Students submit Ontario budget proposal

Published On March 3, 2014 | By HN Staff | News
Courtesy

The Canadian Federation of Students is hoping to ease the financial burden on students by proposing lower tuition fees. Courtesy Flickr user Carissa Rogers

By Joshua Sherman

The Canadian Federation of Students-Ontario has released its annual recommendations for the next provincial budget.

Among the recommendations in the 20-page document titled “Addressing a Crisis”, is a call for a 30 per cent tuition reduction over three years at a cost of $954 million.

“Students and youth in Ontario pay the highest tuition fees in the country and are faced with record high levels of student debt and dismal employment options,” Alastair Woods, chairperson of the Canadian Federation of Students-Ontario, said in a news release on Monday.

According to Statistics Canada, the average undergraduate tuition fee in Ontario last year was $7,180, a difference of more than $1100 over the average in Saskatchewan, the province with the second-highest average tuition.

In addition to lowering post-secondary tuition fees, the federation is also calling for a government crackdown on illegal unpaid internships.

The Ontario Ministry of Labour website states that the Employment Standards Act, which includes the provincial minimum wage, “does not apply to an individual who performs work under a program approved by a college of applied arts and technology or a university.”

This is something the federation would like to see changed, particularly in the public sector.

“Our concern is that the vast majority of academic programs that require some form of work placement ask students to pay full tuition fees or partial tuitions fees to work for free,” Woods told Humber News.

In the public sector where nursing students, for example, often complete placements under such conditions, Woods said there was a potential to make a difference because “it is the only sector where we have reliable information about interns, and it’s the only sector, really, at this point, where we can control that.”

“We want to work with the government in the areas they can control to set an example,” he said.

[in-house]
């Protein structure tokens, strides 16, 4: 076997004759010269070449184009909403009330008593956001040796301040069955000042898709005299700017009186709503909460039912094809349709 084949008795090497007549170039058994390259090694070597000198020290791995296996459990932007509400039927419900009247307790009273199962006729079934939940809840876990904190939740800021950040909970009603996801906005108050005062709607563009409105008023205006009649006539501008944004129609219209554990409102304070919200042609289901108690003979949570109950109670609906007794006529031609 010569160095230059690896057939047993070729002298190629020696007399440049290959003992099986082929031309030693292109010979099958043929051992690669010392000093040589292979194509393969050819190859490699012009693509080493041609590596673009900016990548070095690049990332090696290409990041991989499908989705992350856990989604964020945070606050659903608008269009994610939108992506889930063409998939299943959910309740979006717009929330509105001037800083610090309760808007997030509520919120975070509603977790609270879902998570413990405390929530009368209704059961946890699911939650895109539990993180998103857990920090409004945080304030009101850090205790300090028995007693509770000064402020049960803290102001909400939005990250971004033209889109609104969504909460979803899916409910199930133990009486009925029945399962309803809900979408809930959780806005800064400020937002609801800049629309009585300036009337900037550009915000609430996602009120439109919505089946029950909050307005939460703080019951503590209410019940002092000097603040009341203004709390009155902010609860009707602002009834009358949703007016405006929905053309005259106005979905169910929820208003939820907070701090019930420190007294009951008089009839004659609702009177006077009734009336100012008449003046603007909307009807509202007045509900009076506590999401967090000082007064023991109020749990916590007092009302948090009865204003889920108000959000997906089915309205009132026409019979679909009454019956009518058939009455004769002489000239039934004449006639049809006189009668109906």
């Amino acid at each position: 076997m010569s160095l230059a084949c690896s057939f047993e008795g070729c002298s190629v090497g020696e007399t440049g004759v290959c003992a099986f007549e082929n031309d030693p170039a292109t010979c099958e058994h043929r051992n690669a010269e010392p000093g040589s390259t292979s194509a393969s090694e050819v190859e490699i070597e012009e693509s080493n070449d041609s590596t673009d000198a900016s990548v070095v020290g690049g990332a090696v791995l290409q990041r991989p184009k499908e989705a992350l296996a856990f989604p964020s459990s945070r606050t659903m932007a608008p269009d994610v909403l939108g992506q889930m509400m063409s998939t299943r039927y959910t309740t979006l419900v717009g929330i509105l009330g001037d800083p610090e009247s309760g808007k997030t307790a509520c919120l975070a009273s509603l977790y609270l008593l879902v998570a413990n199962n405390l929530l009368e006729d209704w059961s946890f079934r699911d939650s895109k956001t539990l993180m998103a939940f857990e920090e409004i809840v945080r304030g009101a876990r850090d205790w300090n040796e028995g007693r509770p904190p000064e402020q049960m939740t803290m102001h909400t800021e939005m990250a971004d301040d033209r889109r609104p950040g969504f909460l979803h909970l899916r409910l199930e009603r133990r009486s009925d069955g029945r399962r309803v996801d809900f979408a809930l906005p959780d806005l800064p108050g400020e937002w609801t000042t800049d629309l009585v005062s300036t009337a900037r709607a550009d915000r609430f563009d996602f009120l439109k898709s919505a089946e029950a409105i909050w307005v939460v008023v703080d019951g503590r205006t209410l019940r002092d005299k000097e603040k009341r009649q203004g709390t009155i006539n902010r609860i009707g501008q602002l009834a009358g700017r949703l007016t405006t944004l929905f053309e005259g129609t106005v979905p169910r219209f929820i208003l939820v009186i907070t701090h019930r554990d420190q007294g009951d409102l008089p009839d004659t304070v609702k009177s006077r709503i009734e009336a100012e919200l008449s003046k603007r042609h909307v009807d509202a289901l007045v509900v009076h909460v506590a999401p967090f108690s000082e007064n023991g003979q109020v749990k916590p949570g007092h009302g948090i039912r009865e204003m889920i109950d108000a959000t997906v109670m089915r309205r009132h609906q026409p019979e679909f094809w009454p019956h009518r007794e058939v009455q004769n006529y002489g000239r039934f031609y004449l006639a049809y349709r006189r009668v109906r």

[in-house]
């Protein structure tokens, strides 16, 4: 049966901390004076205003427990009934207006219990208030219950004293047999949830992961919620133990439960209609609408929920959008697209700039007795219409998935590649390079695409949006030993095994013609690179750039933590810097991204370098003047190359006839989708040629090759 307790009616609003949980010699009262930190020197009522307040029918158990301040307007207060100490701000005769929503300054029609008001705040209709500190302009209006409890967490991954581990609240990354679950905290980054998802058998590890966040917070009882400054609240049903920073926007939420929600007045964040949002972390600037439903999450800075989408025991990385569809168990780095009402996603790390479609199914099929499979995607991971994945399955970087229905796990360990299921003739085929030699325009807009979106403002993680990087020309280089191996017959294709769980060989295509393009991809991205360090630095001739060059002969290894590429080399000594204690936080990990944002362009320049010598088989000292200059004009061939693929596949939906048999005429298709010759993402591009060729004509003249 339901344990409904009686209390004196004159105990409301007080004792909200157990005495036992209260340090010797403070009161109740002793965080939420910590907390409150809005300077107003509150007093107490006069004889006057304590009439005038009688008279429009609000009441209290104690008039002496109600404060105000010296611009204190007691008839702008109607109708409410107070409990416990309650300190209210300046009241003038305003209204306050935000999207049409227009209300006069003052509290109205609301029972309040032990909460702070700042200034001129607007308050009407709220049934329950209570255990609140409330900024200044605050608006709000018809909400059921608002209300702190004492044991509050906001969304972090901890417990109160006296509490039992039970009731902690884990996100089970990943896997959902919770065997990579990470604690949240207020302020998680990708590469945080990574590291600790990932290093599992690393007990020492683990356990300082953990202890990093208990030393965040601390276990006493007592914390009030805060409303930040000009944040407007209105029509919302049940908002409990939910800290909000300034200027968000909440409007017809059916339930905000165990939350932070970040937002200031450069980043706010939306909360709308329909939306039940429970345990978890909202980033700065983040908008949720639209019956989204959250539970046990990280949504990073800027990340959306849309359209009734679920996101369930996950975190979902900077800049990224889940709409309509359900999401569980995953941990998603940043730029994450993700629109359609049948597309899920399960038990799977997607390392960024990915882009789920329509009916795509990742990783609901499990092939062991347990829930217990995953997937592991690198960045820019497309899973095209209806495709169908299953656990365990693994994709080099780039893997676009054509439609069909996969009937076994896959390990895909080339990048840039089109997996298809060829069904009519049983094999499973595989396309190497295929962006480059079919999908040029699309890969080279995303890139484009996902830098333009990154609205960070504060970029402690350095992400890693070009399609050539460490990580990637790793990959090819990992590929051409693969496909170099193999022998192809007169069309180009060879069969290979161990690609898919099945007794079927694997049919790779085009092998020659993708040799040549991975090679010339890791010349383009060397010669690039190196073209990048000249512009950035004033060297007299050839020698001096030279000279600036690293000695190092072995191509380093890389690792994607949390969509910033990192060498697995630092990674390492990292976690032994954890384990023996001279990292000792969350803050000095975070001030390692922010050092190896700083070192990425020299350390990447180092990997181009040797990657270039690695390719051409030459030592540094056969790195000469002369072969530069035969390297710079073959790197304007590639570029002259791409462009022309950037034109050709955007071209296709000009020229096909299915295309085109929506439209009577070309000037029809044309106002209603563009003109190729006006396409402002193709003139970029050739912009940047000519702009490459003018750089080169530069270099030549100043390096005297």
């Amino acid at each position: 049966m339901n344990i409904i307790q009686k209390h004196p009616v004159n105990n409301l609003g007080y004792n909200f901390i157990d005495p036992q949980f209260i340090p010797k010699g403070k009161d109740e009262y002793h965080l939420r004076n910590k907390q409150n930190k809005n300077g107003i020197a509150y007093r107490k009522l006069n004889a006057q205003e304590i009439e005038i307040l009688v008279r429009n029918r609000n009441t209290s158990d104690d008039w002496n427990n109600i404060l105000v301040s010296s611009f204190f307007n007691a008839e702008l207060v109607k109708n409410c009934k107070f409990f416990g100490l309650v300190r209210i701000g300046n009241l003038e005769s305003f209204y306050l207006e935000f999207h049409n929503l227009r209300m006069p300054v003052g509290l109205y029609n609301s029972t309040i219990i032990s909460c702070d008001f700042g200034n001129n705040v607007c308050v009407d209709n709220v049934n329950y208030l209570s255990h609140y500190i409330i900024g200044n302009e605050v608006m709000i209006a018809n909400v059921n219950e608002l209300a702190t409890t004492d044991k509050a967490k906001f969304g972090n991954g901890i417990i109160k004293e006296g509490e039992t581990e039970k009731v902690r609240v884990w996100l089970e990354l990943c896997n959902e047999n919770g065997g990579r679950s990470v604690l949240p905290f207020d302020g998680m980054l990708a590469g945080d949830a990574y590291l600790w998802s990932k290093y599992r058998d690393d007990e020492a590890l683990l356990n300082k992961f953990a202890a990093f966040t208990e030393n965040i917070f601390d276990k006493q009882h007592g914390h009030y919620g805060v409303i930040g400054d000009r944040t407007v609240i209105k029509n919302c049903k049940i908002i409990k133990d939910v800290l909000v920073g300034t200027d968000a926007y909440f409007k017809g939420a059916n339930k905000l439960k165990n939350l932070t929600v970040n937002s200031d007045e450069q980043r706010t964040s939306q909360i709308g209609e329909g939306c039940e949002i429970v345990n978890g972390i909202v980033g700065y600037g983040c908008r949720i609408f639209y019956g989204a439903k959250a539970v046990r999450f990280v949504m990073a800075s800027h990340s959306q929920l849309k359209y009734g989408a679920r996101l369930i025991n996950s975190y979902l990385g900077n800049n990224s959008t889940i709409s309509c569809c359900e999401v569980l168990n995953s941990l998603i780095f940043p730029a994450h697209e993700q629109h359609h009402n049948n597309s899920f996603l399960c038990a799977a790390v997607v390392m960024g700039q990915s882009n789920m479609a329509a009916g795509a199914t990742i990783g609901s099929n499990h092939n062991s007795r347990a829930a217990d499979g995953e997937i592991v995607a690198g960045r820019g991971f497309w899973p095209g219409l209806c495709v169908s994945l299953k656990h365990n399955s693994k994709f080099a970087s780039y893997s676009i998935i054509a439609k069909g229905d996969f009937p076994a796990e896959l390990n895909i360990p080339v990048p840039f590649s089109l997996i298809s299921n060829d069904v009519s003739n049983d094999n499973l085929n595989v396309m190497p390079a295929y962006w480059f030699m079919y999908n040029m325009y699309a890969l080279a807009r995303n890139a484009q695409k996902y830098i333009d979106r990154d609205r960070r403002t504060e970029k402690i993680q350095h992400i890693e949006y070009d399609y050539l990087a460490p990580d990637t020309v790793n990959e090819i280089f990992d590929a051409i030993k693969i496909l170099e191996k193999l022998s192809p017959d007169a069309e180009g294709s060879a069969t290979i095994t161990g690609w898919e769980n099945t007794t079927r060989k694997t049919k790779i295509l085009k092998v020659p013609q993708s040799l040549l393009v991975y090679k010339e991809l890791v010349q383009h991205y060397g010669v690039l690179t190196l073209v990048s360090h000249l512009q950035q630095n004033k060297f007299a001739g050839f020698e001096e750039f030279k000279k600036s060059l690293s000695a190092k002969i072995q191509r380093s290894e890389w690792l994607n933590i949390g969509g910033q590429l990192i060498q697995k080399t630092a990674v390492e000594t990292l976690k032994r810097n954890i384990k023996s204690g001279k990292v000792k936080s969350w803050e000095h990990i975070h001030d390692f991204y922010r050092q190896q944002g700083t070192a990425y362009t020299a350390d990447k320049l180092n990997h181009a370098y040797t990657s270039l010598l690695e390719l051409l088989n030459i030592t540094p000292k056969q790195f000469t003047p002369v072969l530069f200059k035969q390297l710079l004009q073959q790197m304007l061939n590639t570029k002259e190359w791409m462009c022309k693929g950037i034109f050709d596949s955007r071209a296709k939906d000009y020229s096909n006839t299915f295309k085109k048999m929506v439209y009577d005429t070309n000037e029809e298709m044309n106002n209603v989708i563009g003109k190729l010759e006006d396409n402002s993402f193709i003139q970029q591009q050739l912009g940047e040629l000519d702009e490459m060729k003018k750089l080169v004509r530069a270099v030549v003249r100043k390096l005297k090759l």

Woods mentioned the Ontario College of Art and Design University’s work placement model as a positive one.

“A vast majority of (OCADU’s) internship and co-op opportunities are both paid and they don’t necessarily ask students to pay full or partial tuition fees in recognition that they’re not in school – they’re working,” said Woods.

The federation recommends investing $2 million to collect more statistics on unpaid internships and hire more enforcement officers to crack down on unscrupulous internship programs.

Ancillary fees – which are additional fees for non-academic services such as athletics – were another major talking point for the federation, which represents more than 300,000 Ontario post-secondary students.

Woods said some institutions are charging students ancillary fees for academic services, which he noted was against the law.

To do this, he said the institutions are “making up fake fees with very nebulous names to try and get more money from students.”

He cited vaguely named information technology fees and building access fees as examples of this.

To discuss the federation’s recommendations, representatives will be meeting with Members of Provincial Parliament this week.

Woods said that when arranging meetings in January, response from MPPs was “pretty positive.”

“We found that folks in the government and in the opposition have been really open to meeting with us, even if they don’t have a lot of time, they’ve been more than willing to carve out some time to meet with the student representatives throughout the week,” he said.

Ontario’s Minister of Training, Colleges and Universities Brad Daguid, who is involved in the talks with the federation this week, noted the value of such interaction between the government and students.

“Meetings like this are an important part of the Ministry’s ongoing dialogue with student representatives from the Canadian Federation of Students,” Duguid said in an email to Humber News.

“As Minister of Training, Colleges and Universities I see it as my job to see the system through the eyes of students, and I always appreciate the opportunity to hear student leaders articulate their priorities to government,” he said.

Tyler Epp, a spokesperson for the College Student Alliance who released their pre-budget proposal in January, also finds dialogue between stakeholders and policymakers essential.

“Any policy that’s made without the input of the demographic that it’s going to affect, is essentially being made blind,” he said, adding, “the involvement of groups representing those demographics is extremely important,”

Listing a potential upcoming provincial election and the forthcoming budget, Woods noted the pertinence of having the discussions now.

Asked what he hoped the meetings and recommendations would accomplish, Woods said the federation wants “to get some commitments, not only from the government in terms of the budget process, but also some commitments from all the parties in terms of having student concerns reflected in their platforms.”

 

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